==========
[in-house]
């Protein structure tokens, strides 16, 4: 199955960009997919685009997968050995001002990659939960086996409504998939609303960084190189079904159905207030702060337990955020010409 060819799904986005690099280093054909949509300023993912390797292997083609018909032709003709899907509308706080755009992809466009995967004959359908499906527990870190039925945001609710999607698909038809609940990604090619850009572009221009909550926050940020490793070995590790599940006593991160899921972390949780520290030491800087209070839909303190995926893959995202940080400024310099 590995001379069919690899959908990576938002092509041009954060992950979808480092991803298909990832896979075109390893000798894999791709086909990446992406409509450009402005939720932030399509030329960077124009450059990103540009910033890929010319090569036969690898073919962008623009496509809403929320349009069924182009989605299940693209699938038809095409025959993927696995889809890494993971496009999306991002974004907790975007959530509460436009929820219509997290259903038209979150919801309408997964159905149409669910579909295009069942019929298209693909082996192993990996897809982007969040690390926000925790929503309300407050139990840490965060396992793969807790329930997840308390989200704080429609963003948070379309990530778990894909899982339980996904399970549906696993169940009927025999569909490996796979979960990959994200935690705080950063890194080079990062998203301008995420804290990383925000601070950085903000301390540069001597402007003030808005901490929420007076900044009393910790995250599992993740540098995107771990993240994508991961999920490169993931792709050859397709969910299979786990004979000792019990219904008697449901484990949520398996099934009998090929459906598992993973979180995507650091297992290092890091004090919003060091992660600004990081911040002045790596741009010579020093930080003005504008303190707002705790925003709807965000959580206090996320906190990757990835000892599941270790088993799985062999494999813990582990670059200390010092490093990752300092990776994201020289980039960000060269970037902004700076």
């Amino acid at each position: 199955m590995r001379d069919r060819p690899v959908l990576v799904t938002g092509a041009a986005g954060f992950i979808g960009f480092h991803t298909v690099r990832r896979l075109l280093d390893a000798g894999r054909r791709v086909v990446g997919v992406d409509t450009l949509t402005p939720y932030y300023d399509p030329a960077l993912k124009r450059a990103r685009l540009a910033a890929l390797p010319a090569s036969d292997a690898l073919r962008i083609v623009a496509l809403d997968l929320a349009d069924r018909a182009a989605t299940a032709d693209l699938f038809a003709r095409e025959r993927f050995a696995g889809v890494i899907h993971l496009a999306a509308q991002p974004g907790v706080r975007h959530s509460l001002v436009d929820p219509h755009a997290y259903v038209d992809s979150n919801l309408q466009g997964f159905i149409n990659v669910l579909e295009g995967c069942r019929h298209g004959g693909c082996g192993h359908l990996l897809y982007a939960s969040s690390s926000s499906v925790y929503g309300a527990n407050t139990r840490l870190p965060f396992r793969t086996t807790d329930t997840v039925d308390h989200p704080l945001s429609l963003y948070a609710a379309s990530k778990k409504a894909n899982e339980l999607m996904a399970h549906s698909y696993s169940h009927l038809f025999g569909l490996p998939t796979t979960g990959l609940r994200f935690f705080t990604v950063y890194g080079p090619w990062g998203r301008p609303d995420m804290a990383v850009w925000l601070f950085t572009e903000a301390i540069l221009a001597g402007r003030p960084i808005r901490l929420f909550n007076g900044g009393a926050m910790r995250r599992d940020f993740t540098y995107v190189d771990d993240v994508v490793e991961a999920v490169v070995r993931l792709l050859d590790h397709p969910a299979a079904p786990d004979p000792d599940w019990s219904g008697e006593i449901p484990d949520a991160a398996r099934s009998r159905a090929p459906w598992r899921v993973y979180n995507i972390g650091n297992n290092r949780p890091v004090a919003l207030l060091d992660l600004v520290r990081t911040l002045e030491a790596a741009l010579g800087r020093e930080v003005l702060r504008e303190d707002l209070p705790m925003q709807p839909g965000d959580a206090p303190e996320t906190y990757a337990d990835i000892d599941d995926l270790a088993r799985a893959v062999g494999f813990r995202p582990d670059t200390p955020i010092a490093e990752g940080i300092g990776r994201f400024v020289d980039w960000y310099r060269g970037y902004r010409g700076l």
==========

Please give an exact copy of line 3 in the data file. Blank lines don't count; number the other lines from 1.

């Amino acid at each position: 199955m590995r001379d069919r060819p690899v959908l990576v799904t938002g092509a041009a986005g954060f992950i979808g960009f480092h991803t298909v690099r990832r896979l075109l280093d390893a000798g894999r054909r791709v086909v990446g997919v992406d409509t450009l949509t402005p939720y932030y300023d399509p030329a960077l993912k124009r450059a990103r685009l540009a910033a890929l390797p010319a090569s036969d292997a690898l073919r962008i083609v623009a496509l809403d997968l929320a349009d069924r018909a182009a989605t299940a032709d693209l699938f038809a003709r095409e025959r993927f050995a696995g889809v890494i899907h993971l496009a999306a509308q991002p974004g907790v706080r975007h959530s509460l001002v436009d929820p219509h755009a997290y259903v038209d992809s979150n919801l309408q466009g997964f159905i149409n990659v669910l579909e295009g995967c069942r019929h298209g004959g693909c082996g192993h359908l990996l897809y982007a939960s969040s690390s926000s499906v925790y929503g309300a527990n407050t139990r840490l870190p965060f396992r793969t086996t807790d329930t997840v039925d308390h989200p704080l945001s429609l963003y948070a609710a379309s990530k778990k409504a894909n899982e339980l999607m996904a399970h549906s698909y696993s169940h009927l038809f025999g569909l490996p998939t796979t979960g990959l609940r994200f935690f705080t990604v950063y890194g080079p090619w990062g998203r301008p609303d995420m804290a990383v850009w925000l601070f950085t572009e903000a301390i540069l221009a001597g402007r003030p960084i808005r901490l929420f909550n007076g900044g009393a926050m910790r995250r599992d940020f993740t540098y995107v190189d771990d993240v994508v490793e991961a999920v490169v070995r993931l792709l050859d590790h397709p969910a299979a079904p786990d004979p000792d599940w019990s219904g008697e006593i449901p484990d949520a991160a398996r099934s009998r159905a090929p459906w598992r899921v993973y979180n995507i972390g650091n297992n290092r949780p890091v004090a919003l207030l060091d992660l600004v520290r990081t911040l002045e030491a790596a741009l010579g800087r020093e930080v003005l702060r504008e303190d707002l209070p705790m925003q709807p839909g965000d959580a206090p303190e996320t906190y990757a337990d990835i000892d599941d995926l270790a088993r799985a893959v062999g494999f813990r995202p582990d670059t200390p955020i010092a490093e990752g940080i300092g990776r994201f400024v020289d980039w960000y310099r060269g970037y902004r010409g700076l």